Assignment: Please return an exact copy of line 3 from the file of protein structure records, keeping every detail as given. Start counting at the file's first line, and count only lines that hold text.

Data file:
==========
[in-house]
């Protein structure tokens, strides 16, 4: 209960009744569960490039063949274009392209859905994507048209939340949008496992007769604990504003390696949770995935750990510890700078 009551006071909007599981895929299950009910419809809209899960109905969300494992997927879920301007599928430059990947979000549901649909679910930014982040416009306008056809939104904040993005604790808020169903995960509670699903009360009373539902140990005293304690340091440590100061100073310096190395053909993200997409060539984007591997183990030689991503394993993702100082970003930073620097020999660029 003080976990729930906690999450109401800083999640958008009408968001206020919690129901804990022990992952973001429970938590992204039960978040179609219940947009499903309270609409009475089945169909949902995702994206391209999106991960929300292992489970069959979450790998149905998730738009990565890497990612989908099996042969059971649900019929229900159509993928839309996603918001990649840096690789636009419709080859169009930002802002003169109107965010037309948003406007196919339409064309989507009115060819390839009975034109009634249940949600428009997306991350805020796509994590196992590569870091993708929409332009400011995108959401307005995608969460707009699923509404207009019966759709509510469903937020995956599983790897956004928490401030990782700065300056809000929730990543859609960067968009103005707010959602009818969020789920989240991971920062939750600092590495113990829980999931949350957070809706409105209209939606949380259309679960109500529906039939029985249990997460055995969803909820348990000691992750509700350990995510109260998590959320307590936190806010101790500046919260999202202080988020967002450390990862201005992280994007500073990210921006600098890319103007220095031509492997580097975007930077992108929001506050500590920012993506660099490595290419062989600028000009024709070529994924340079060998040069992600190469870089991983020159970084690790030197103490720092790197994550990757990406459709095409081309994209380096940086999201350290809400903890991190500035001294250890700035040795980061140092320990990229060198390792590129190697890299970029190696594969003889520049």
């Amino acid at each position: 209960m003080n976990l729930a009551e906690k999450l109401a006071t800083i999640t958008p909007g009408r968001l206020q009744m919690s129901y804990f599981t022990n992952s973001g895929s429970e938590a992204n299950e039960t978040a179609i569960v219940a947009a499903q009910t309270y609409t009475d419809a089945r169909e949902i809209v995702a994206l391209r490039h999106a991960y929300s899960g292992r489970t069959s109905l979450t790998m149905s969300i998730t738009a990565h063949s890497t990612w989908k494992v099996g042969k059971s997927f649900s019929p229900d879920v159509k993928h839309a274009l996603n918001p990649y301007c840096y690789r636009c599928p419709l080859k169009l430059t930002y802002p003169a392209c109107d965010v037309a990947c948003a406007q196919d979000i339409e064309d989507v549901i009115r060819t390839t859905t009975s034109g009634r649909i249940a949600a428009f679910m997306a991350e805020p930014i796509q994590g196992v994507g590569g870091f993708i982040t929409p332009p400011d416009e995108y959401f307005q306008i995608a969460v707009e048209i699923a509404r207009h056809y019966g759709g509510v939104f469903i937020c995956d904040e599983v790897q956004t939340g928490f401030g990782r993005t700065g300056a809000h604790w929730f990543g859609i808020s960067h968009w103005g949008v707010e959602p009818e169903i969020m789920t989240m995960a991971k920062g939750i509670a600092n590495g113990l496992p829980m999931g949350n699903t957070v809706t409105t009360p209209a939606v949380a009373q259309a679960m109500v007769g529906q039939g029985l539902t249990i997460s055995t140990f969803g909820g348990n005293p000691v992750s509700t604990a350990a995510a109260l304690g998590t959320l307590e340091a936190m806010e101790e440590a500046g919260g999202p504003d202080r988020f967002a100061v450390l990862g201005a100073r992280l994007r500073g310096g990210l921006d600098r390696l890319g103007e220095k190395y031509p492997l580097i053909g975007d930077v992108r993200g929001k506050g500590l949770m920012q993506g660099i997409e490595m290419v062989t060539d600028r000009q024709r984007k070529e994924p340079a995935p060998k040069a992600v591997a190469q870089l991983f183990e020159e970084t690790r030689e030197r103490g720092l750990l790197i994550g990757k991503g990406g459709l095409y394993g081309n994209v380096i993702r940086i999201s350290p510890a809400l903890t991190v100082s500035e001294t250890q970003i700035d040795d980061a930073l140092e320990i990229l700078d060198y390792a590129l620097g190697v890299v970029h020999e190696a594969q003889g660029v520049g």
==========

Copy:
């Amino acid at each position: 209960m003080n976990l729930a009551e906690k999450l109401a006071t800083i999640t958008p909007g009408r968001l206020q009744m919690s129901y804990f599981t022990n992952s973001g895929s429970e938590a992204n299950e039960t978040a179609i569960v219940a947009a499903q009910t309270y609409t009475d419809a089945r169909e949902i809209v995702a994206l391209r490039h999106a991960y929300s899960g292992r489970t069959s109905l979450t790998m149905s969300i998730t738009a990565h063949s890497t990612w989908k494992v099996g042969k059971s997927f649900s019929p229900d879920v159509k993928h839309a274009l996603n918001p990649y301007c840096y690789r636009c599928p419709l080859k169009l430059t930002y802002p003169a392209c109107d965010v037309a990947c948003a406007q196919d979000i339409e064309d989507v549901i009115r060819t390839t859905t009975s034109g009634r649909i249940a949600a428009f679910m997306a991350e805020p930014i796509q994590g196992v994507g590569g870091f993708i982040t929409p332009p400011d416009e995108y959401f307005q306008i995608a969460v707009e048209i699923a509404r207009h056809y019966g759709g509510v939104f469903i937020c995956d904040e599983v790897q956004t939340g928490f401030g990782r993005t700065g300056a809000h604790w929730f990543g859609i808020s960067h968009w103005g949008v707010e959602p009818e169903i969020m789920t989240m995960a991971k920062g939750i509670a600092n590495g113990l496992p829980m999931g949350n699903t957070v809706t409105t009360p209209a939606v949380a009373q259309a679960m109500v007769g529906q039939g029985l539902t249990i997460s055995t140990f969803g909820g348990n005293p000691v992750s509700t604990a350990a995510a109260l304690g998590t959320l307590e340091a936190m806010e101790e440590a500046g919260g999202p504003d202080r988020f967002a100061v450390l990862g201005a100073r992280l994007r500073g310096g990210l921006d600098r390696l890319g103007e220095k190395y031509p492997l580097i053909g975007d930077v992108r993200g929001k506050g500590l949770m920012q993506g660099i997409e490595m290419v062989t060539d600028r000009q024709r984007k070529e994924p340079a995935p060998k040069a992600v591997a190469q870089l991983f183990e020159e970084t690790r030689e030197r103490g720092l750990l790197i994550g990757k991503g990406g459709l095409y394993g081309n994209v380096i993702r940086i999201s350290p510890a809400l903890t991190v100082s500035e001294t250890q970003i700035d040795d980061a930073l140092e320990i990229l700078d060198y390792a590129l620097g190697v890299v970029h020999e190696a594969q003889g660029v520049g």